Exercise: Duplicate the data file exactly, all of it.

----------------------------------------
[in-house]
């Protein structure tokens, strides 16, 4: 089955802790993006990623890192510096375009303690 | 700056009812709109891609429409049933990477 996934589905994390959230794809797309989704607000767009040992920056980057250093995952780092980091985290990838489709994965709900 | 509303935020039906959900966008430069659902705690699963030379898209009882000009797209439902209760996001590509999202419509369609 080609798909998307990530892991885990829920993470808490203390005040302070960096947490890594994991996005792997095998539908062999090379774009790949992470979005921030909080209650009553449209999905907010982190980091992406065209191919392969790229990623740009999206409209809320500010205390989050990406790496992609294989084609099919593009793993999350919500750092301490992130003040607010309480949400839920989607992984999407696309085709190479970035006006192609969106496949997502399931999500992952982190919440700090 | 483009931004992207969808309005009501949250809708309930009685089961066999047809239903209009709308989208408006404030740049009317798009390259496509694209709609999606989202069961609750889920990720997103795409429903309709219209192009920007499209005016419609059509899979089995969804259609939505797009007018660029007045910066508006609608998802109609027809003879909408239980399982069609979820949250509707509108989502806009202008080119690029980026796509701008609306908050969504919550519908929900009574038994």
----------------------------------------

[in-house]
């Protein structure tokens, strides 16, 4: 089955802790993006990623890192510096375009303690 | 700056009812709109891609429409049933990477 996934589905994390959230794809797309989704607000767009040992920056980057250093995952780092980091985290990838489709994965709900 | 509303935020039906959900966008430069659902705690699963030379898209009882000009797209439902209760996001590509999202419509369609 080609798909998307990530892991885990829920993470808490203390005040302070960096947490890594994991996005792997095998539908062999090379774009790949992470979005921030909080209650009553449209999905907010982190980091992406065209191919392969790229990623740009999206409209809320500010205390989050990406790496992609294989084609099919593009793993999350919500750092301490992130003040607010309480949400839920989607992984999407696309085709190479970035006006192609969106496949997502399931999500992952982190919440700090 | 483009931004992207969808309005009501949250809708309930009685089961066999047809239903209009709308989208408006404030740049009317798009390259496509694209709609999606989202069961609750889920990720997103795409429903309709219209192009920007499209005016419609059509899979089995969804259609939505797009007018660029007045910066508006609608998802109609027809003879909408239980399982069609979820949250509707509108989502806009202008080119690029980026796509701008609306908050969504919550519908929900009574038994």